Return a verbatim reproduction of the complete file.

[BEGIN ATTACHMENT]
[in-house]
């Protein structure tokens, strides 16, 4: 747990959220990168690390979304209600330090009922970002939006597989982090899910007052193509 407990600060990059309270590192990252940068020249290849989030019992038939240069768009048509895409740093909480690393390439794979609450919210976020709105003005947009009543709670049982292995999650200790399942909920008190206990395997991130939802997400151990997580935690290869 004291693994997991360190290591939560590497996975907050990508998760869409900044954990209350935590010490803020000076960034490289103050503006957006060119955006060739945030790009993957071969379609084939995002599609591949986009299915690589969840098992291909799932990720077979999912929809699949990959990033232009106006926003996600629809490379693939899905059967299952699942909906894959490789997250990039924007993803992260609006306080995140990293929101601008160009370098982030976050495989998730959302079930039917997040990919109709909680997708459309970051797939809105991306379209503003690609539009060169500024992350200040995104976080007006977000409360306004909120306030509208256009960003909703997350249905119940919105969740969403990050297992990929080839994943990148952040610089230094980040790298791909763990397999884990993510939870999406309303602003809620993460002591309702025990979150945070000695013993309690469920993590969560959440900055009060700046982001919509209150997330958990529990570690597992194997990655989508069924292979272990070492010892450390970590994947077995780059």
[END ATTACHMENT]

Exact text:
[in-house]
């Protein structure tokens, strides 16, 4: 747990959220990168690390979304209600330090009922970002939006597989982090899910007052193509 407990600060990059309270590192990252940068020249290849989030019992038939240069768009048509895409740093909480690393390439794979609450919210976020709105003005947009009543709670049982292995999650200790399942909920008190206990395997991130939802997400151990997580935690290869 004291693994997991360190290591939560590497996975907050990508998760869409900044954990209350935590010490803020000076960034490289103050503006957006060119955006060739945030790009993957071969379609084939995002599609591949986009299915690589969840098992291909799932990720077979999912929809699949990959990033232009106006926003996600629809490379693939899905059967299952699942909906894959490789997250990039924007993803992260609006306080995140990293929101601008160009370098982030976050495989998730959302079930039917997040990919109709909680997708459309970051797939809105991306379209503003690609539009060169500024992350200040995104976080007006977000409360306004909120306030509208256009960003909703997350249905119940919105969740969403990050297992990929080839994943990148952040610089230094980040790298791909763990397999884990993510939870999406309303602003809620993460002591309702025990979150945070000695013993309690469920993590969560959440900055009060700046982001919509209150997330958990529990570690597992194997990655989508069924292979272990070492010892450390970590994947077995780059």